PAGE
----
Trading Through a Political Storm

Europe may be in calmer waters after the currency bloc’s leaders hashed out a EUR 1 trillion plan to save the currency bloc and pull Greece out of the way of default, but the last few weeks have taught us valuable lessons that we would be wise not to forget. Trading is always risky and there are always events that can happen that you can never plan for.

Trading currencies is even riskier. Since a currency ‘s value depends on a huge multitude of factors including politics, economics and even social issues, you can prepare as best you can, but the chances are at one time or another you will get caught out.

For example, a developed western nation had not defaulted for nearly 70 years, yet here we are talking about how close Greece was to going bankrupt, defaulting on its debts and dragging the entire Eurozone down with it. If you told this story to an alien with no knowledge of Europe or the debt crisis then they would probably be flabbergasted that the 32nd largest economy in the world threatened to bring down the second biggest currency.

Usually if there is a geopolitical event or social issues – like the recent riots in London  or a bomb– then investors know how to react. At the mere site of smoke billowing from a building or people fighting with police the immediate instinct is to preserve your capital and pile into the most liquid assets available. Safe havens tend to soar – for example gold, the dollar, the yen and the Swiss franc – while riskier assets that rely on growth and stable conditions to flourish like stocks and some currencies including the Aussie and the Canadian dollar tend to come under pressure.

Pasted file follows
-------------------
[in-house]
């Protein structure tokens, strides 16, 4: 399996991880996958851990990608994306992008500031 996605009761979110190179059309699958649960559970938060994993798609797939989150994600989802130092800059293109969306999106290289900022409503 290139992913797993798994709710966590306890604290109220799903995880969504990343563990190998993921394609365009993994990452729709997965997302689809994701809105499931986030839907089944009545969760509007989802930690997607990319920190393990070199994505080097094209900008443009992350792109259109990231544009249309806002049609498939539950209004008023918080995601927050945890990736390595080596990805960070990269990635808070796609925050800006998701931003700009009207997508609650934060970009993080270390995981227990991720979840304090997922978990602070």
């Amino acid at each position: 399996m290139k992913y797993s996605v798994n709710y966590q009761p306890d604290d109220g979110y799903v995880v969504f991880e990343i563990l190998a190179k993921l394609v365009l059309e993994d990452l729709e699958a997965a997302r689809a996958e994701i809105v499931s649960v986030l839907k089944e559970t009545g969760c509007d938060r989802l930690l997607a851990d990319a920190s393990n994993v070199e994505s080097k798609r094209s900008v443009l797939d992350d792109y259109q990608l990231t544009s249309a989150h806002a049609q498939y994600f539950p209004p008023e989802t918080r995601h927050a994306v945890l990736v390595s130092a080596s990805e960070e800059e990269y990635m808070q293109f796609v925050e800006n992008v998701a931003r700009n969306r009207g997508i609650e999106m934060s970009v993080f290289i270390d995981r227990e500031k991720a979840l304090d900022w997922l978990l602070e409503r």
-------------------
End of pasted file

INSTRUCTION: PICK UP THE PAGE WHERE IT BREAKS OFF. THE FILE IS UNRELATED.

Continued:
However, political risk is a different kettle of fish, especially when confronted with something that has never been dealt with before like Europe’s sovereign debt crisis. This requires patience, discipline and most importantly attention to detail. Below are a few lessons that we should all heed from the Eurozone crisis. The latest deal is definitely a step in the right direction for the currency bloc but it might not be the end of the saga as problems remain unresolved. So these lessons may need to be put into practice sooner than you think.

Lesson 1: Don’t trust a safe haven

The last few months have taught us one thing: there is no such thing as a safe haven. The traditional safe havens like the Swiss franc, the yen and gold have either under-performed and failed to hold their value during the peak of this crisis (like gold) or have been impacted by central bank intervention (the Swissie and the yen).

The Swiss National Bank (SNB) intervened back in August when the euro/ Swiss franc cross got dangerously close to parity. Firstly it lowered interest rates to below zero, it engaged in swissie swaps and eventually it imposed a floor at 1.20. For those who thought the SNB wasn’t serious, it was a tough period. The lesson there was not to fight the SNB because when it wants to weaken its currency it does so aggressively.

The Japanese authorities have made similar noises, however, so far they have avoided following the SNB and the yen has strengthened to record highs versus the US dollar below 76.00. But, at these extended levels investors need to be careful. In the past the Bank of Japan has surprised the market by intervening when you least expect it, so just because it hasn’t acted now doesn’t mean it won’t going forward.

Gold’s position as a safe haven has come under scrutiny during the Eurozone crisis. It was the world’s traditional store of value and when a major currency looks like it is on the brink of collapse one would expect gold to appreciate. However, that was not the case. After appreciating nearly 30 per cent over the preceding 12 months, gold became a victim of its own success in September as investors chose to book profits where they could. Investors ditched gold in favour of the dollar and US Treasuries. Who would have thought US debt would be in such demand after the US had its own default crisis in July and then lost its triple A credit rating days later? The lesson to remember here is that markets work in mysterious ways.

Lesson 2: Attention to detail